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Friday, March 01, 2019

Kids’ brains may hold the secret to building better AI | Future Perfect -

Kids can give programmers useful hints about directions for computer learning, psychologist Alison Gopnik, argues.

Photo: Javier Zarracina/Vox; Getty Images

The mathematician and computer science pioneer Alan Turing hit on a promising direction for artificial intelligence research way back in 1950. “Instead of trying to produce a program to simulate the adult mind,he wrote, “why not rather try to produce one which simulates the child’s?”

Now AI researchers are finally putting Turing’s ideas into action. They’re realizing that by paying attention to how children process information, they can pick up valuable lessons about how to create machines that learn.

DARPA, the Defense Department’s advanced research agency, is embracing this approach. It recently invited proposals from interdisciplinary teams of computer scientists and developmental psychologists, which will work to create AI systems capable of learning the things babies learn in the first few years of life.

To the developmental psychologist Alison Gopnik, this approach is the obvious way to go. She explains why in an essay titled “AIs Versus Four-Year-Olds,” which appears in the new anthology Possible Minds: 25 Ways of Looking at AI. Noting that preschoolers can learn things even the most sophisticated AIs can’t, Gopnik argues that studying kids can give programmers useful hints about directions for computer learning.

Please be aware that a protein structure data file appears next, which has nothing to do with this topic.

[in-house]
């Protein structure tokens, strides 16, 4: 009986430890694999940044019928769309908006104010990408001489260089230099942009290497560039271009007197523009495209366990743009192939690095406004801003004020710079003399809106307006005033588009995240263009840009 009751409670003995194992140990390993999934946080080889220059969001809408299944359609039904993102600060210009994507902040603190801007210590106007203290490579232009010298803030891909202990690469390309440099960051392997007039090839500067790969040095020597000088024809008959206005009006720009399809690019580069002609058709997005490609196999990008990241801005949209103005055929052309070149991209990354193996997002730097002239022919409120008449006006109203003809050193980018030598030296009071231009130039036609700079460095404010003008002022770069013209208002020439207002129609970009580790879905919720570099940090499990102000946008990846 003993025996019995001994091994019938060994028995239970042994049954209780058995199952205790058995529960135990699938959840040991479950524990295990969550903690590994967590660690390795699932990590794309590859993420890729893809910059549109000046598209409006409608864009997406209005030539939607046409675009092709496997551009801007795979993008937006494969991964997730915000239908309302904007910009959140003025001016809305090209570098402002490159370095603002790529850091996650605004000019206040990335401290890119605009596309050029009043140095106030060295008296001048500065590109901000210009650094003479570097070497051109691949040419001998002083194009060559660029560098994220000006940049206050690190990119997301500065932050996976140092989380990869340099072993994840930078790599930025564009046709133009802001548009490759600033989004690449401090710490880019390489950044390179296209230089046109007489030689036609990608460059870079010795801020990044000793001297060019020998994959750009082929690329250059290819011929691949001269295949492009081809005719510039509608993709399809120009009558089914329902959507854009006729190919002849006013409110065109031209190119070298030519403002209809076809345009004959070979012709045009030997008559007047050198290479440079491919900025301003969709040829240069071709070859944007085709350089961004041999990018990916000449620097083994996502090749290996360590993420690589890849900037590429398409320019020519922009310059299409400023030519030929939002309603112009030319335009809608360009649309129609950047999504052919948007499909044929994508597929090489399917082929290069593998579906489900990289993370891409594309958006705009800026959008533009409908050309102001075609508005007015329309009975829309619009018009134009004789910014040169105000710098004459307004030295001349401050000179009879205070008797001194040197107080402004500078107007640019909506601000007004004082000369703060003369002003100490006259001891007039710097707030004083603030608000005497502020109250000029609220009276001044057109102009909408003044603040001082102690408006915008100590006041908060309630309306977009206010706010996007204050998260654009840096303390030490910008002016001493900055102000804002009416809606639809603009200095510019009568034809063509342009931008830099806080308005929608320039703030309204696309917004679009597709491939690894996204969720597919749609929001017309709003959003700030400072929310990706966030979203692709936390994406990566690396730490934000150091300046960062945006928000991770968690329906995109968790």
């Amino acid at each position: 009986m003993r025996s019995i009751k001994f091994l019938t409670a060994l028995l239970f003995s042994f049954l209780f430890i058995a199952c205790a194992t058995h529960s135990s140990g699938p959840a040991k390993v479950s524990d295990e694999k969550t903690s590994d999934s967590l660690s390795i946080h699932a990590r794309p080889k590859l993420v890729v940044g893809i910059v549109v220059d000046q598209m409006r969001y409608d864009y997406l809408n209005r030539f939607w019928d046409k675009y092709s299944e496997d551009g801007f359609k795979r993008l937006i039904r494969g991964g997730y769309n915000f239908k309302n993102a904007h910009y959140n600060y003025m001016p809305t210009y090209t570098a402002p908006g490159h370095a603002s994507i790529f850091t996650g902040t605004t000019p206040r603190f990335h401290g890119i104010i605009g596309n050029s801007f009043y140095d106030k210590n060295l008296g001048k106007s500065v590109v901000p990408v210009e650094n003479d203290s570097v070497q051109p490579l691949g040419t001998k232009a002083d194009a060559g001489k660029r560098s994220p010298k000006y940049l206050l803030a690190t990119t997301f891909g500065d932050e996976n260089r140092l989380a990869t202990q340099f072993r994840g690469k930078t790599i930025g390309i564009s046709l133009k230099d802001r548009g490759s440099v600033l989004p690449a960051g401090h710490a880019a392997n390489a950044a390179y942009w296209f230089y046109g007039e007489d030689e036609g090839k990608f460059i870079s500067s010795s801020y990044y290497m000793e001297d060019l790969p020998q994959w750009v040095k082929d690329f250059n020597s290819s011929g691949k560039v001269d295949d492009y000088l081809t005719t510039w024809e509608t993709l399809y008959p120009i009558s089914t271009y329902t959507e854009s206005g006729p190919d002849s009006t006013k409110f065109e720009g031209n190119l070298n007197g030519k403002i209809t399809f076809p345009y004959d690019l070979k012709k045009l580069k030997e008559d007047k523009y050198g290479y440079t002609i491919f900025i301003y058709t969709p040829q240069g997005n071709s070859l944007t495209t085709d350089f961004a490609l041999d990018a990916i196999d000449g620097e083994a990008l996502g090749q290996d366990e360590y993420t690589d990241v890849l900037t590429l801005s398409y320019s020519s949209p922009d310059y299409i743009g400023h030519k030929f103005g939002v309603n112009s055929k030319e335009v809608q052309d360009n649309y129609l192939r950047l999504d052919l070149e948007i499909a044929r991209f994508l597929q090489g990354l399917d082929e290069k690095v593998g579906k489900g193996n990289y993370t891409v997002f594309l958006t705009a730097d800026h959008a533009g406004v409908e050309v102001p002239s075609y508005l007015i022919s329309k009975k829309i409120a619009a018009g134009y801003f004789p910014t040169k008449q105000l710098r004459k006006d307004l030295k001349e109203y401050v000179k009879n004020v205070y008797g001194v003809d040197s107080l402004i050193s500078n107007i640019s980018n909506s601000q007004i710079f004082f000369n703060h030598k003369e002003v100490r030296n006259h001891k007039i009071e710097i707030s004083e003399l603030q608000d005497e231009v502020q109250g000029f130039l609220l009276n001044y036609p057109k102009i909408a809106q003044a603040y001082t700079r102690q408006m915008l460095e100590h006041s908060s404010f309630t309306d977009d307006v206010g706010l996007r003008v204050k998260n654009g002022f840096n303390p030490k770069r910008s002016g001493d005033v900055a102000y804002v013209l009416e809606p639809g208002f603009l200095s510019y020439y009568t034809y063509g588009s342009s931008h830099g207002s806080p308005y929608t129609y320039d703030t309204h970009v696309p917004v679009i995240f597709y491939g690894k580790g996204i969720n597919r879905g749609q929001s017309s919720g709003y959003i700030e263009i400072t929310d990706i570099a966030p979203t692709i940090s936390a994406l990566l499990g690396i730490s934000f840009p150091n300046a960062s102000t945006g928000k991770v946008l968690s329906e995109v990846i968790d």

I was drawn to Gopnik’s essay not only because of the catchy title, but also because she and I both majored in philosophy at McGill University (three decades apart), and because her piece is one of only three in the book written by women. The fact that women represent 12 percent of contributions to the anthology mirrors the gender imbalance in the machine-learning community at large, where only 12 percent of the leading researchers are female, according to Wired.

Gender may go some way toward explaining why it’s taken computer scientists nearly 70 years to act on Turing’s ideas about the importance of children in AI research. Kids have traditionally been considered the domain of women.

I spoke to Gopnik about how her research on children has been perceived by male scientists and how that may finally be changing to the benefit of AI research. A transcript of our conversation, lightly edited for length and clarity, follows.
Read more... 

Additional resources
What do babies think? - Alison Gopnik

Source: and TED-Ed Channel (YouTube)